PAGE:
Like any culture forced to adopt new customs, the old ways remain fiercely protected, waiting to rise again. And so once that period of history was finished, the Ladin language developed as a hybrid of the two cultures: the Rhaetian vowel shifts and local vocabulary were melded with the ancient Roman Latin. These particular valleys were further isolated by Bavarian and Slavic migrations, along with their geography, and the Ladin language continued to develop its unique character.

Over the passage of more modern times, there was an influx of influence on the language from the Italians to the south and the Germans to the north that wove its way into the fabric of the language.

It is spoken only here and vastly protected by the local government through its mandatory teachings in the schools. However, at one time, each little valley in this small area had its own Ladin dialect. We spoke with one local, a young girl in her twenties who had graduated university having studied languages (Russian, Italian, German and Spanish), and she bemoaned the fact that growing up, she had to come to the San Cassiano valley to go to school and so had to learn to read and speak the Ladin dialect of that valley, and not of her own. She feared that her culture, her roots and her heritage were being lost.

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A typical home in the area, built like the old style barns with the animal stalls beneath, allowing heat to rise to the home, and the lofts for hay storage above, insulating the home sandwiched between. Now buildings like this contain apartments. You can see winter is definitely a beast to be contended with, by the amount of firewood stored outside every home and apartment building in the area!

This whole Trentino/Alto-Adige/Südtirol area is fascinating. It’s highly autonomous, and that comes from a history of belonging to Austria prior to 1918, and then being ceded to Italy in the treaties that ended that war. Prior to WWII, there were agreements made between Hitler and Mussolini to move Germans out of the area and Italians in, to keep this area under Italian influence, while watering down the area’s unique Ladin ethnicity and lessen its sense of independence.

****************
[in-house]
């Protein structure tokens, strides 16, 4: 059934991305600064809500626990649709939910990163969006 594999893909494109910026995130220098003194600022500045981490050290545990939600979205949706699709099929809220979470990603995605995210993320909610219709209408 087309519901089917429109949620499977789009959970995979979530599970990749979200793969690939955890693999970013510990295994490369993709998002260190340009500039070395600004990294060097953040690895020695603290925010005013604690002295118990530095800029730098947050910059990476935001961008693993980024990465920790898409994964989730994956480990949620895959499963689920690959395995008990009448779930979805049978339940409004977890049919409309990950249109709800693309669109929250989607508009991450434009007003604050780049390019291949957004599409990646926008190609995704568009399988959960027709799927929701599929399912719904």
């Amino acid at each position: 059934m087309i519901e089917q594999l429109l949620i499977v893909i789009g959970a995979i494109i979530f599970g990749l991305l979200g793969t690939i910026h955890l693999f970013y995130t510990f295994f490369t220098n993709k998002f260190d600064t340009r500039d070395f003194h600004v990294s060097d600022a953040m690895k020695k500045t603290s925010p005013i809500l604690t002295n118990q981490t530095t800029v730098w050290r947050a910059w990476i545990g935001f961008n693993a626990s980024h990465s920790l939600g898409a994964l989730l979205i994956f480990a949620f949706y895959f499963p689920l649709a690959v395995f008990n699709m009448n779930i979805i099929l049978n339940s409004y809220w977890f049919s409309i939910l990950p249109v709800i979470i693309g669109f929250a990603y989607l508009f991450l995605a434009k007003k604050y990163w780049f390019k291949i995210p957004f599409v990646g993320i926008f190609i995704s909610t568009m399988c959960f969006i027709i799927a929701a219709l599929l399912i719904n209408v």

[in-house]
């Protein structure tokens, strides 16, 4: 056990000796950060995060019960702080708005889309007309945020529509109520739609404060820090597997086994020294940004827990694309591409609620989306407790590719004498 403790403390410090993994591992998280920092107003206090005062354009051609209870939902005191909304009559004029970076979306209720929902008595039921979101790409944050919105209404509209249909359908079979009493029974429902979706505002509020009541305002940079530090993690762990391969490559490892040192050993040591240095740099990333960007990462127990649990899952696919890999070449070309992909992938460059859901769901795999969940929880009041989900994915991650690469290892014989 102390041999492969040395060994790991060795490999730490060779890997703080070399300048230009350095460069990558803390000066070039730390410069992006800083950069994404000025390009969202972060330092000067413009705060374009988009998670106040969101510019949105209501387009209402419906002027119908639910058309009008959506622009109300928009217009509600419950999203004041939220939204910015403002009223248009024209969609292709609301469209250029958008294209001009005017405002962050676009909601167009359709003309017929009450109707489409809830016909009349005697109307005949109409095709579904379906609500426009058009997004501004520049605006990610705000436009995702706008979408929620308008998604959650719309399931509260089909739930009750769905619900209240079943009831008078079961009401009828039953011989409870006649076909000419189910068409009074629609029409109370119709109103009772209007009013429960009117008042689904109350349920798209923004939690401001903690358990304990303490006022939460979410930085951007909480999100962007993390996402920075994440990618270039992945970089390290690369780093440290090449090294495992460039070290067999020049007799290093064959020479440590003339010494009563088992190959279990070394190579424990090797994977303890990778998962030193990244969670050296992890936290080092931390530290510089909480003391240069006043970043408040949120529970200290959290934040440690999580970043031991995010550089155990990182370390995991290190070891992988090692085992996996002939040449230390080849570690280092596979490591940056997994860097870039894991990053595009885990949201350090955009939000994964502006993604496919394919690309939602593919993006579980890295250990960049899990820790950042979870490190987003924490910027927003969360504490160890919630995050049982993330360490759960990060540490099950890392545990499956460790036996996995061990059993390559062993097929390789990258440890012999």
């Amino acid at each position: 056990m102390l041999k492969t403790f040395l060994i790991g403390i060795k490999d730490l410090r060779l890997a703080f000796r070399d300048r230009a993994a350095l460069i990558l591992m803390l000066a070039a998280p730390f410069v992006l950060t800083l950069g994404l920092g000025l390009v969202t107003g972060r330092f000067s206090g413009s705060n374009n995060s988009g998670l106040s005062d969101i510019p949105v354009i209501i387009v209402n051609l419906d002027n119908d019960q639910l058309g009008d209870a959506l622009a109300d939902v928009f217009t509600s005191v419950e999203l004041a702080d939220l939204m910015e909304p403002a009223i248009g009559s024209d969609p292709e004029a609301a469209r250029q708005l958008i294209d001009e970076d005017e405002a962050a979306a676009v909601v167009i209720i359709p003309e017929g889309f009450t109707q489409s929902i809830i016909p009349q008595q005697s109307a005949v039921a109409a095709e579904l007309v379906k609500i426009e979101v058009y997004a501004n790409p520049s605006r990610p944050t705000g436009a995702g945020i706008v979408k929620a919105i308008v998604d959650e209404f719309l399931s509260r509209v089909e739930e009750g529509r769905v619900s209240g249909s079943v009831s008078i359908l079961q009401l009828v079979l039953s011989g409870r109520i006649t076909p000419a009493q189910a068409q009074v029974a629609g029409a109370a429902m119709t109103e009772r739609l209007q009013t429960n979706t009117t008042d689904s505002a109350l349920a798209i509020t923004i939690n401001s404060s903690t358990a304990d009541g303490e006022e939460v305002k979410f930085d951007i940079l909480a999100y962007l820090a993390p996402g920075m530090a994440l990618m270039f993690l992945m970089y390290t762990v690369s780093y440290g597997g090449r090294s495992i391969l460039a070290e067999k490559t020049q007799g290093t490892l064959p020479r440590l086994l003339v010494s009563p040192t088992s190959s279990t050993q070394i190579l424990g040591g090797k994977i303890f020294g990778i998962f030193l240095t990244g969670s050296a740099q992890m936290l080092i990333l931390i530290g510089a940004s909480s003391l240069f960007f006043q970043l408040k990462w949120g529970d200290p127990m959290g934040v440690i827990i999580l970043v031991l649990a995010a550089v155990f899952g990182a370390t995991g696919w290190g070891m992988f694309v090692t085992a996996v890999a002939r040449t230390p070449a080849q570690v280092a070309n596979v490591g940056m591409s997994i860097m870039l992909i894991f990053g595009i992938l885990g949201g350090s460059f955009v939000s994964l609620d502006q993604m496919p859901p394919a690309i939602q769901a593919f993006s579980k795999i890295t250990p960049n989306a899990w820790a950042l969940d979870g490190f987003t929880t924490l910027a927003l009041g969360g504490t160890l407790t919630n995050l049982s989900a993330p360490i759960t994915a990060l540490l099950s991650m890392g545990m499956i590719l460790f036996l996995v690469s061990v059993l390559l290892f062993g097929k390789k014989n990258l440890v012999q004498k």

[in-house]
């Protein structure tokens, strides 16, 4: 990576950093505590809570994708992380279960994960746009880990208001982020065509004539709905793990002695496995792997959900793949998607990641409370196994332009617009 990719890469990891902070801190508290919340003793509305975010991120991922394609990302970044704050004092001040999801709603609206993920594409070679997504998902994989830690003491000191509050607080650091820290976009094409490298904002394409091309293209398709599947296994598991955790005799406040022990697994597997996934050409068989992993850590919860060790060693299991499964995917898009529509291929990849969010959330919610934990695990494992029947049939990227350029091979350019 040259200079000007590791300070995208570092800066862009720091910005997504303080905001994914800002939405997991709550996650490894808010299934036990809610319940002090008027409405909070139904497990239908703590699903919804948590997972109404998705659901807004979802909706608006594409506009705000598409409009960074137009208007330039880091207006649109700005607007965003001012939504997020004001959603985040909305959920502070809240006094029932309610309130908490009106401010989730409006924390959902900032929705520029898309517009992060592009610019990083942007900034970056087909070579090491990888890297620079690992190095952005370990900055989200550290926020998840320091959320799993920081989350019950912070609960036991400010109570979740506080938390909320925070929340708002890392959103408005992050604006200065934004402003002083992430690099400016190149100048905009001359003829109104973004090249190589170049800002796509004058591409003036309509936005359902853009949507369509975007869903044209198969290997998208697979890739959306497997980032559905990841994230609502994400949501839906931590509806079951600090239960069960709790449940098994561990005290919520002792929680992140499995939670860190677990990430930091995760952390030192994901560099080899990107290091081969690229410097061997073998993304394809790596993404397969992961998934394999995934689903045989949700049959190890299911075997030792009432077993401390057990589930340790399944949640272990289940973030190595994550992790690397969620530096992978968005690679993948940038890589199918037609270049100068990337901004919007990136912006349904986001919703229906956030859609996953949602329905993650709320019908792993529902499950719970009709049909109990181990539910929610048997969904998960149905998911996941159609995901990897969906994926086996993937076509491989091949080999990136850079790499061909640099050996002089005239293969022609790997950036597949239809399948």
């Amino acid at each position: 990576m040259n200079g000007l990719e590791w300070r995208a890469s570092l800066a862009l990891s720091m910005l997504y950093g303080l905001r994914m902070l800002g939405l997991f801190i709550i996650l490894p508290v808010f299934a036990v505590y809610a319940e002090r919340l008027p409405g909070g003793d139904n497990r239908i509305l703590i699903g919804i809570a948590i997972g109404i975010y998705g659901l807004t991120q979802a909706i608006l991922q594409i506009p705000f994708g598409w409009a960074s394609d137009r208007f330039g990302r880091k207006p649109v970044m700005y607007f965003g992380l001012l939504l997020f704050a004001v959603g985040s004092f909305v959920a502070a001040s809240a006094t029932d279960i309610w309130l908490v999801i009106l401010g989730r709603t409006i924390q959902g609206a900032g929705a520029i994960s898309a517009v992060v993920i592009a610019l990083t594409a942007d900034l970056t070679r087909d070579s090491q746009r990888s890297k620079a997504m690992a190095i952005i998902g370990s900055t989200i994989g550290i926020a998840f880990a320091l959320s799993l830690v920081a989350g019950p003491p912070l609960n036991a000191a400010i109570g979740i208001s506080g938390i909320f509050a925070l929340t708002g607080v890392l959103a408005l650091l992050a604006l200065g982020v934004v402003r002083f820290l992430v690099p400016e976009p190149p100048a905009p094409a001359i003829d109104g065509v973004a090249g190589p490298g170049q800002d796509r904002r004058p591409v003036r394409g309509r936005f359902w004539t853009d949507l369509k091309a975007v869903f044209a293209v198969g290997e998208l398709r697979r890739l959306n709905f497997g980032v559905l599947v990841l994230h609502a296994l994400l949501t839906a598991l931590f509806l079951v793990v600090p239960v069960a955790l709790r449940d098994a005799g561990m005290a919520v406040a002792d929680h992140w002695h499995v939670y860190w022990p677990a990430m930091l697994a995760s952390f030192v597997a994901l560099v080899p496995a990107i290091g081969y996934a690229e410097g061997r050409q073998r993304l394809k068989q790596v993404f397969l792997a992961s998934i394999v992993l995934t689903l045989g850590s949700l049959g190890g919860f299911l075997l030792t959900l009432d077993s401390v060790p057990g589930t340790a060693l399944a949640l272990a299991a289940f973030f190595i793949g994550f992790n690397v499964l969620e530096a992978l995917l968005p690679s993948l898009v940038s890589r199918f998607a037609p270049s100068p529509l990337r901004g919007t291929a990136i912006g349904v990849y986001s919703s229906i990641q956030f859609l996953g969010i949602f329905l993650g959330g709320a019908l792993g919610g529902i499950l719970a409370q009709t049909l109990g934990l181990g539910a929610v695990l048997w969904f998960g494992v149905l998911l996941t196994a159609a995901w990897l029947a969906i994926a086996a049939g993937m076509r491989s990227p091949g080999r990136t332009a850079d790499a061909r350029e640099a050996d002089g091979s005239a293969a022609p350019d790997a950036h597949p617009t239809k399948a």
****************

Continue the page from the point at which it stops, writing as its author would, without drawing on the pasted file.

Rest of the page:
Then, post WWII, conflicts arose through a local terrorist group called BAS (Committee For The Liberation of South Tyrol). The United Nations had to intervene to settle down the conflict in the 1960s and then the International Court at The Hague had to intervene again in the 1970s. The end result: the region’s powers are now dictated by the Autonomy Statute. Through those negotiations came a remarkable thing: Südtirol is now a highly autonomous region within Italy that can keep 90% of its tax dollars! Imagine the impact of that one fact alone! Incredible.

There are remarkable parallels to the preservation of the Quebecois French language in Canada (from Québec’s language laws, its separate education system, and its Front de Libération de Québec terrorist group)… with the Ladin protection laws that still exist here in the Badia area today that ensure children learn the Ladin language in schools right through to BAS terrorist acts attempting to force the national government’s hand to provide certain protections and liberties to the region, culture and language. It’s fascinating stuff.

And it’s why this area feels so much like a separate European country. It’s not really Italy. It’s not really Austria. It’s more like a Euroregion with its own distinct culture and flavour. And we are loving it! (And I haven’t even got into the regional food items… like pine nuts in apple strudel, and all the fabulous cheeses in this hillsides-full-of-cows-with-bells-tinkling-and-udders-full-of-milk region!). I’ll leave you with a few photos of St. Linnert….


For more on our 2017 Italy-Slovenia Trip go here: Venice & The Dolomites 2017. And for other places we’ve been around the world, poke about under the Travel tab of my Blog.